They have amassed a tremendous amount power in recent history and are now even more emboldened and empowered through their allies in the media and political establishment, especially the Democratic Party. Secular humanism with the state as god is on the move and with a vengeance! I can’t help but remember Lutheran pastor Martin Neimoller’s words as I see things unfold today.
An outspoken public foe of Adolf Hitler and who spent the last seven years of Nazi rule in concentration camps, Neimoller later observed: “First they came for the socialists, and I did not speak out – because I was not a socialist. Then they came for the trade unionists, and I did not speak out – because I was not a trade unionist. Then they came for the Jews, and I did not speak out – because I was not a Jew. Then they came for me – and there was no one left to speak for me.”
While I’m not suggesting that America today is Nazi Germany of the 1930’s, I am saying that the core philosophy of many in our nation’s emerging ruling class is born of the same intellectual roots.
Does America’s current state of affairs spell doom the future of the public square in America? Perhaps, but it doesn’t have to. What did we do before social media? For those of you who can remember…we visited with folks on the phone, we sat down for a cup of coffee and some conversation with them, we got together for dinner out – or dinner in – and maybe included a game of some kind around the dining room table.
In other words we invested in each other, one-on-one/face-to-face, developing and sustaining relationships which often built trust and mutual respect. And, while this didn’t necessarily mean we agreed on everything, it did usually mean that we valued other’s opinions and were willing to listen and sometimes learn. These experiences and their impact cannot be substituted on social media. Even with the limits on social activities imposed by COVID-19, we have to find a way to regain at least some of what we have lost.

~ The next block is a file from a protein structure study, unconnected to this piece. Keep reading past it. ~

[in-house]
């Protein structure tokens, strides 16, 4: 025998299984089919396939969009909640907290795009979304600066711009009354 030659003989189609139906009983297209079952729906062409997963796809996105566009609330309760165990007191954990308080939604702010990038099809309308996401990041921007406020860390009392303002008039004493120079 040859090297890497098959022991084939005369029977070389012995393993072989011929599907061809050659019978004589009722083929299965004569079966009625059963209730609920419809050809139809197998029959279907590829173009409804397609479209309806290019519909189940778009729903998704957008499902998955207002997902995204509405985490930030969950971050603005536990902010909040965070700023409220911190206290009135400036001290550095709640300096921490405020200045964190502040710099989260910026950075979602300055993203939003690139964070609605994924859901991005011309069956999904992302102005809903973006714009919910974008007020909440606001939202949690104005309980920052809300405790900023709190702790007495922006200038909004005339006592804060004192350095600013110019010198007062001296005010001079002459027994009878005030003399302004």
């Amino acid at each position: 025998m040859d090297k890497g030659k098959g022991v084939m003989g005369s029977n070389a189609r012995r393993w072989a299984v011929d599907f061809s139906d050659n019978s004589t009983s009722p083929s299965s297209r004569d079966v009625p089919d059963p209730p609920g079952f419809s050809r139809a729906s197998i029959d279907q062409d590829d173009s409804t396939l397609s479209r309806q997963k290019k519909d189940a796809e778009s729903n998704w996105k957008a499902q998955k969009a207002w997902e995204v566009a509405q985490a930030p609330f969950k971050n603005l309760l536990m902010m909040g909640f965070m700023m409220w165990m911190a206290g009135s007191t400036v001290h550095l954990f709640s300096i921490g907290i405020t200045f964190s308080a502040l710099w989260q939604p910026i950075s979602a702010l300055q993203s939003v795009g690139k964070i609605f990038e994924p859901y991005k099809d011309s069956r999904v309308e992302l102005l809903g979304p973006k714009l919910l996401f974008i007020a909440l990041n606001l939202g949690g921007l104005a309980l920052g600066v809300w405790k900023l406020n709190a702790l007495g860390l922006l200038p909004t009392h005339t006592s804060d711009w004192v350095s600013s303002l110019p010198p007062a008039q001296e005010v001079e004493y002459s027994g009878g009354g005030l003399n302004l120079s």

We live in a culture today where many, including many of the most powerful, believe that religious values and religious expression, especially those that are Christian, should be relegated and isolated to only our personal lives and within the four walls of the home and church building. For such to be a part of public life and the public square to inform us in moral discourse on the issues of our time is absolutely necessary in a free society but yet is equally repugnant to the secular mindset so prevalent today.
As we are seeing the advance of the secular state (a prelude to totalitarianism), religion (Christianity in particular) as a mediating structure is becoming less sought out as a countervailing force to the ambitions of the state. If this continues, we may have only one path ahead of US.
Christians have a mandate and responsibility to first and foremost propagate the Gospel, but our salt and light must also serve to advance a social vision derived from biblical teaching. What we believe is not only relevant to our modes of worship, church business, and in meeting the needs of those around us but it is also relevant to those organizations and institutions which are necessary to sustain an orderly and free society and a community of faith.
While all of us in Christendom will unlikely ever resolve all of our doctrinal and ecumenical differences this side of heaven, we can and should focus also on the fundamental essentials that we have in common and share and which can unite and enable us to revitalize the public square, no matter what form, into an environment and forum in which timeless and transcendent truth and values are once again important players and agents of positive change (John 10:10), change which must include the preservation of life, liberty and the pursuit of all God created us for.